Monday, December 20, 2010

Gremlins 2: The New Batch

Joe Dante has a brief vocal cameo in Gremlins 2: The New Batch as a television director, but the role he was really born to play was mad scientist. He should be in some 1950s horror film, where all the monsters are rubber and dry ice, and everyone still screams no matter how fake they look. Until he perfects his time machine, he’ll always be a man slightly out of time, but that’s what makes him such an effective satirist. He’s just slightly out of sync with reality. And Gremlins 2 is one of Dr. Dante’s more devilish experiments, an imagined world where Hulk Hogan exists alongside Rambo, while Batman shares a room with Alvin and the Chipmunks and Bugs Bunny introduces a story that includes characters based on Grandpa Munster and Miss Piggy. This is the quest for a unified theory of pop culture.

The film begins with Bugs Bunny and Daffy Duck squabbling over who gets to ride the Warner Bros. shield. It’s a characteristically cheeky move on Dante’s part, a sly feint that momentarily confuses the audience. Did we pick up the wrong movie? The reassuring chirps and squeals of little Gizmo soon come along to set us straight, so quickly that we don’t even realize Dante just tricked us into staring at the Warner Bros. logo for a good minute. Not that he's being a good company man here. He's just reminding us who signs the cheques. Beneath all of the film’s haphazard pop-culture references, there is some semblance of order after all. There is indeed a place where Bugs Bunny and Gizmo can plausibly and peacefully co-exist—on a legal document in some lawyer’s office listing the intellectual property of Warner Bros. Entertainment, Inc.

Dante is tuned in to the signals that clutter the air. The film feels like 50 different television channels playing at once: pure buzzing information overload. Do you want narrative cohesion? Do not look here. The film is not the story, but the nonsense that flies above it like a flock of well-fed pigeons (no one escapes untarnished). The only unity in all this chaos is the monolithic corporate order that underwrites the proceedings, from the familiar shield at the beginning to the film’s fictional Clamp empire, which swallows up everything in sight and spits out a newer, shinier, crappier version of the world it is devouring. It’s an awful reality, and all we can do is live in, whether we’re eternally guileless Billy, who deals with the devil as honourably as one can or tenacious Grandpa Fred, a washed-up horror-movie host who seizes hold of the Gremlin crisis to become the reporter he always wanted to be.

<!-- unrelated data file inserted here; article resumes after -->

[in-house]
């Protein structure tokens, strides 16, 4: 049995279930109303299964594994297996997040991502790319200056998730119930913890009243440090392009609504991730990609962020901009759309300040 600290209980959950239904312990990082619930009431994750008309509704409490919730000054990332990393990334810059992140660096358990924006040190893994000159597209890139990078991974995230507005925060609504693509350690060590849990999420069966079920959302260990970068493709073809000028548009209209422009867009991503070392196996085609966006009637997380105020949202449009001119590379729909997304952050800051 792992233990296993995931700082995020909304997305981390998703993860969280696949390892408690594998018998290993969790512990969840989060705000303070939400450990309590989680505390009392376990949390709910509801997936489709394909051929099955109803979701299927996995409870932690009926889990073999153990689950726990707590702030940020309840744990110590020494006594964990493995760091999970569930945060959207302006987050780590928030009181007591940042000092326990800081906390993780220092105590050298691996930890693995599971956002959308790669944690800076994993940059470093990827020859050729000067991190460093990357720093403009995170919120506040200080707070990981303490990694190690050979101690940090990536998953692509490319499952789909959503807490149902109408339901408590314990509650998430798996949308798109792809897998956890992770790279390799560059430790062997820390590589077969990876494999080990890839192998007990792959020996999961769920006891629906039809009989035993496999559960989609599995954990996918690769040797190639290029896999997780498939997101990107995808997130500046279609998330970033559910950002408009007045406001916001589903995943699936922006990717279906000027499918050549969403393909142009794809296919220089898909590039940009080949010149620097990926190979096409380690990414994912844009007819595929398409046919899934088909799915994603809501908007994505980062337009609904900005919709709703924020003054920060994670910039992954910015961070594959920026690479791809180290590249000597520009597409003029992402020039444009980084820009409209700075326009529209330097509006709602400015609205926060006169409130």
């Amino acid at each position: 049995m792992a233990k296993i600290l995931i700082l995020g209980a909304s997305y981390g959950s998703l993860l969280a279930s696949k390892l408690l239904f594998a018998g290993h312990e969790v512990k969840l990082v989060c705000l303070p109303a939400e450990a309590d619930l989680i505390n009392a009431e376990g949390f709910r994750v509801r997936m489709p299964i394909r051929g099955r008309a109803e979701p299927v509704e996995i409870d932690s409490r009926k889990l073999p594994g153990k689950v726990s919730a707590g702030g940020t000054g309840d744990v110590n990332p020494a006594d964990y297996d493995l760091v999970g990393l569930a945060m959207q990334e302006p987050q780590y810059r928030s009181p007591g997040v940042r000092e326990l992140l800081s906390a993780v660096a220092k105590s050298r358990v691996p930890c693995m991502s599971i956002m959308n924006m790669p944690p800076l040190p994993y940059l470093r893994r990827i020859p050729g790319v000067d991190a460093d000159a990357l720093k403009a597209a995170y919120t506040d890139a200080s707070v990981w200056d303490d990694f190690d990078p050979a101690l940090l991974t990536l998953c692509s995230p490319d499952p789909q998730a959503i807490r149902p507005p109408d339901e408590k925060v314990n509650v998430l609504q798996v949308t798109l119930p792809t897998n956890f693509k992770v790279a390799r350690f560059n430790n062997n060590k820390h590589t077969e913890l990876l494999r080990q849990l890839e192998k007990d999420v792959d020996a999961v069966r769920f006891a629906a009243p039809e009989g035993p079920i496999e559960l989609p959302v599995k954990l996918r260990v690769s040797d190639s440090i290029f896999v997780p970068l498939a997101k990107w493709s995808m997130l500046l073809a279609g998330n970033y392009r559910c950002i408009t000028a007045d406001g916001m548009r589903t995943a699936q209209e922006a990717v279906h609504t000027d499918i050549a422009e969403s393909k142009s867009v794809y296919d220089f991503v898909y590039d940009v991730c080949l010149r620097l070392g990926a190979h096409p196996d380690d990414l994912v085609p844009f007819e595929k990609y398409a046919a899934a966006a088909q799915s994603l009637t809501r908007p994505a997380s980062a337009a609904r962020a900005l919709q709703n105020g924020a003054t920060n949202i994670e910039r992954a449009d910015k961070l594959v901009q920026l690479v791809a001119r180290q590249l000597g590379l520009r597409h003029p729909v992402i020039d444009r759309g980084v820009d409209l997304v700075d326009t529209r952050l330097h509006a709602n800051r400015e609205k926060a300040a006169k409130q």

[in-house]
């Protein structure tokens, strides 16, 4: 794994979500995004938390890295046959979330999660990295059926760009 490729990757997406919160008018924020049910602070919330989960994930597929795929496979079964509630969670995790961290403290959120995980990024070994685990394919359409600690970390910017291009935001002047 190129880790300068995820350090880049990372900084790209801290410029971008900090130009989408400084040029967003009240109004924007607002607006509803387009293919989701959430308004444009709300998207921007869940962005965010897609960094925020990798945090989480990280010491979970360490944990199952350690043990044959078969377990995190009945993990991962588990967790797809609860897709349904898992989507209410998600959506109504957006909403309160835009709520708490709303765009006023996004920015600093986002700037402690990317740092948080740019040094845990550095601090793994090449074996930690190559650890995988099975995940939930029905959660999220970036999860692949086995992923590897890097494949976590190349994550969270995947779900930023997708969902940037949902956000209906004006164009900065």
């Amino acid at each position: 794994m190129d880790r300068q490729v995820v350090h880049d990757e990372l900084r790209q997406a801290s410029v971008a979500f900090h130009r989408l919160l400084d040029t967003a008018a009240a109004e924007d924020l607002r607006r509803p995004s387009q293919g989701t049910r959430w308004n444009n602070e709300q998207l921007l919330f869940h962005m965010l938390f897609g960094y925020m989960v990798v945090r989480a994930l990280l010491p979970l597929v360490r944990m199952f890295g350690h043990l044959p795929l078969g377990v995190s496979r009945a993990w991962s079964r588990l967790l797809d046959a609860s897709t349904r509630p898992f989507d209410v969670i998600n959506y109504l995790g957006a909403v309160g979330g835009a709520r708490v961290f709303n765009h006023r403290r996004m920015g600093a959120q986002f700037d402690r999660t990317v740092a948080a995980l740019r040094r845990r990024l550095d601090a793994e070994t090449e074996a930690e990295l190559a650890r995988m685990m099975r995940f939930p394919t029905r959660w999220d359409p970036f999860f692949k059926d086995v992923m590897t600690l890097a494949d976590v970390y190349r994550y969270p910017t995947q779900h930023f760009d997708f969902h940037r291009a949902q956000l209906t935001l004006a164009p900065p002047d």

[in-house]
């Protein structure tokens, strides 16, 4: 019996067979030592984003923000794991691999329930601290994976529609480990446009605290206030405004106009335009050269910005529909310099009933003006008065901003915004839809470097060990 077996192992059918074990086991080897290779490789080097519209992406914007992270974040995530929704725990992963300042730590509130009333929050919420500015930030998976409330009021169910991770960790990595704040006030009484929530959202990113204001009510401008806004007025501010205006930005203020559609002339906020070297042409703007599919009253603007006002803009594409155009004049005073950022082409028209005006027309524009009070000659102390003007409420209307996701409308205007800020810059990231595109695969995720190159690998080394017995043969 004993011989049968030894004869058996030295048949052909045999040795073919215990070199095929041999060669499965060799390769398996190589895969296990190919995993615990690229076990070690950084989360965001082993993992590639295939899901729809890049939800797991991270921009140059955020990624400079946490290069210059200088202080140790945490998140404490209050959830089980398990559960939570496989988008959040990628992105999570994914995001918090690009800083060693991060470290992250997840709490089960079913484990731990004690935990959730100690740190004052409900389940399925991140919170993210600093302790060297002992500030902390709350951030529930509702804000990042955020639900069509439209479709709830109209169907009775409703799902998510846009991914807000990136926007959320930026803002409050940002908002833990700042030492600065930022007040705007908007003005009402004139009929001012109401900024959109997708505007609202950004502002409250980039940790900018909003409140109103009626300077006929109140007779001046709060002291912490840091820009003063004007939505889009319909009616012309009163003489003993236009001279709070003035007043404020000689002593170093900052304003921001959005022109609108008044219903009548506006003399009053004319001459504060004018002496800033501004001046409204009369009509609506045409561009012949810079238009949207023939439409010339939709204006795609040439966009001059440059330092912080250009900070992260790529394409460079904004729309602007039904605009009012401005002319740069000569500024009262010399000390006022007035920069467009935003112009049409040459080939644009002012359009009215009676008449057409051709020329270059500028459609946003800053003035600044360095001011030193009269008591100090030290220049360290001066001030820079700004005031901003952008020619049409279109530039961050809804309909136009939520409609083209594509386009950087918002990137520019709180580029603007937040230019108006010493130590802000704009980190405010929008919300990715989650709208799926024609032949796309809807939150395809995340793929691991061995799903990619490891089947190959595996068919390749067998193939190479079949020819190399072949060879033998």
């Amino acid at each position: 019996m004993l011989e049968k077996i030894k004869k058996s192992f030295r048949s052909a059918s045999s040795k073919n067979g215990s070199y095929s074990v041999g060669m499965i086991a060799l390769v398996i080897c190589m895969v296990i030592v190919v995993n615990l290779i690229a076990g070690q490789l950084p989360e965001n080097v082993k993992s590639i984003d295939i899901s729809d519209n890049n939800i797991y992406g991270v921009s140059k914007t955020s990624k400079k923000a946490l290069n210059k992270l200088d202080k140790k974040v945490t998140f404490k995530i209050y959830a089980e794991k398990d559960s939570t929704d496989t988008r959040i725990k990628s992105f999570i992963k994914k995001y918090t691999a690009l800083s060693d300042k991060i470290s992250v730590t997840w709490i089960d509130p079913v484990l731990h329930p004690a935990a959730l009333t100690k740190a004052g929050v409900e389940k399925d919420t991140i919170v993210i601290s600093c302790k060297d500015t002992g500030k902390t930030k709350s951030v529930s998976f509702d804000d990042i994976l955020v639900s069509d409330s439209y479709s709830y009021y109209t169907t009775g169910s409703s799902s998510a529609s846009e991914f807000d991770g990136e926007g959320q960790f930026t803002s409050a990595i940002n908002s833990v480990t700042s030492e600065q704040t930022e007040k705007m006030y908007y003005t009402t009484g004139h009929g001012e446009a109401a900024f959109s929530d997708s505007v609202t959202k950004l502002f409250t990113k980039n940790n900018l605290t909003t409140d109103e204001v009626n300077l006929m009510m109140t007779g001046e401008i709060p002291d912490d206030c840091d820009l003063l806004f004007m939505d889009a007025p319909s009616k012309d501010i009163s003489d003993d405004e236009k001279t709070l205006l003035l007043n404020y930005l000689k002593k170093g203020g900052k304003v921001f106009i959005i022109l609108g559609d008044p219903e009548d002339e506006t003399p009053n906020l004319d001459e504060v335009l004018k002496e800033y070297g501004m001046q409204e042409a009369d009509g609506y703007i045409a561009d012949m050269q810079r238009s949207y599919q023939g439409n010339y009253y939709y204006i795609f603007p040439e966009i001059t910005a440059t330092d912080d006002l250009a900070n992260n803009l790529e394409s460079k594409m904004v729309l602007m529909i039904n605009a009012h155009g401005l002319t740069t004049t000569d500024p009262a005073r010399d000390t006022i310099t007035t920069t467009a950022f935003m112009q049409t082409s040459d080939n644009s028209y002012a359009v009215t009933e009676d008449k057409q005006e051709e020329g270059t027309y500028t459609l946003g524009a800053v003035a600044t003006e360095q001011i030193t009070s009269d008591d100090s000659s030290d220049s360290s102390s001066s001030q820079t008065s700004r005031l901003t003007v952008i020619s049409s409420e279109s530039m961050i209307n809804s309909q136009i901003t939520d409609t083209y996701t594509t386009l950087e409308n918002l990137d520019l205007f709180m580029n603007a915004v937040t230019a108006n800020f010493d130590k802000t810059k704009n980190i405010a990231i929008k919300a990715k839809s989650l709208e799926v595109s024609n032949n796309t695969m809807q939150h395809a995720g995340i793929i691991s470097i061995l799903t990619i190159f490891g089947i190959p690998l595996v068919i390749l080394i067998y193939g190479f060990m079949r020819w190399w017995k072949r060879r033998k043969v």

The anarchic energy found only briefly in the original—mostly in the debauched all-Gremlin party in the town bar—takes over the sequel. The wildest parts of Dante’s imagination are given free rein, to good effect. All of the references may threaten to overwhelm the film, but the director is keen on pushing towards the breaking point. There’s even a mid-film interruption where the Gremlins take over the projection room and threaten to put on Snow White and the Seven Dwarves. Luckily, Hulk Hogan is in the audience—one ripped yellow tank top later and we’re back on track. The film abounds in scattershot satire aimed at the media and corporate culture; every scene is rife with parodies and homages, surprising visual conceits and ridiculous puns (two characters meet in a chic Canadian restaurant which seemingly exists only to provide an excuse for a chocolate moose gag).

Unlike the first Gremlins, this film doesn’t really have anything lucid to say about the world, preferring to echo the noise of modern culture rather than trying to shout above the din. This is less a coherent story than a foundation for sight gags. But if anything, it’s superior to the original. This is a lesson in kamikaze sequel-making at its finest. The small-town hokiness of the first film is roundly mocked, while the normal expectations of a sequel are avoided (cute little Gizmo spends much of the film being tortured instead of making cooing sounds and puppy-eyes for the camera). Dante dive-bombs the original, blasting it out of our memories and making the possibility of further sequels all but inconceivable. Could you follow this mess with anything other than a broom?

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